Grabbing the chance of fine weather, a friend and I took the atv up towards Perkins Peak late August.The above picture is the view from my house. WAAY less snow up there this year. It is about 3,000m high (well over 9,000′): the reason access is easy is that there used to be gold mines up there and the stony roads are still usable. The burns of 2017 have supported a wealth of flowers – remarkably late due to our cool, wet summer.Heart leaved arnica and fireweed both thrive after a fire, all the more dramatic agains the blackened tree environment.Paintbrush. Not so well represented this year.Aster foliacious is mixed with paintbrush and yarrow.I have never seen so much showy aster. It is prolific around home, too, this year, but nothing like up here.This picture is pretty much all one tree. It is a white bark pine, probably hundreds of years old. It somehow got a toehold in the ground, but the only way it could grow was in the shelter of itself.So now we were above the treeline. This is mountain or dwarf fireweed, cousin to the species that thrives lower down.Yellow agoseris was common.as was silvery groundsel.Most people go to the highest point of this mountain complex, as did the person in the link above. One of the mines is just over the right-hand ridge.But my friend and I went to the south mine.Lots of mountain sorrel, an alpine campion.and the ubiquitous and amazing alpine harebells.The road goes past an intriguing water seep full of alpine monkey flowers.The plant behind it is the red-stemmed saxifrage, now mostly in seed.Arnica mollisAnd one of many attendant butterflies.Partridge foot clung to the edge of the wet area.After the seep, we entered what could only be described as a Martian landscape.The small dome of whitish rock on the left is the tailings from the mine. Martian dog.So it was all the more surprising to find a small streak of green just past the mine. In it were native dandelions (the green parts below the flower point up instead of down like they do in the common introduced species familiar to everyone.)And then I found a moonwort, a small kind of fern. I have seen this only once before so it was pretty exciting.But most exciting of all was a minute blue blossom. I could not confirm the species until I looked it up at home. But it was indeed a moss gentian, something I’d heard of but never seen. What a treat!Its other name is pygmy gentian. It is tiny, tiny!Because of the wet summer I was wondering if I would be able to get into the alpine this year, but this day was not only beautiful., the rare plant find made my summer.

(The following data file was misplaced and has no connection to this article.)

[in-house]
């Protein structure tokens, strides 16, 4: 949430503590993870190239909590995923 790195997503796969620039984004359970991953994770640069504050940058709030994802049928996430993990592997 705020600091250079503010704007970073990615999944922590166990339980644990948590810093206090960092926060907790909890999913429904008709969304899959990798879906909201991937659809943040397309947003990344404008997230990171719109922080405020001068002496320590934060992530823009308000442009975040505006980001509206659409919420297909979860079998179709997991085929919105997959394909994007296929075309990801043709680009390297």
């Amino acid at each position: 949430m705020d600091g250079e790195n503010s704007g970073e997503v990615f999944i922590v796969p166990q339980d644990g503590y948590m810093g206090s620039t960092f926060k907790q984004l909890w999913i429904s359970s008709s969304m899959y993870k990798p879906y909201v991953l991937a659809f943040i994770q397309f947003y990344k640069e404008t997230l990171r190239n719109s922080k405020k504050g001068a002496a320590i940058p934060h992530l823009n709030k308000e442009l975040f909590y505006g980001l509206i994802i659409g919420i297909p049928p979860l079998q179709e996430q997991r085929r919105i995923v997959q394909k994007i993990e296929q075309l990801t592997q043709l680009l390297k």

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Beautiful end of summer flowers. Do you have an ATV box for Harry to go on rides with you? – Margy
Margy recently posted…Coastal BC Plants: Indian Pipe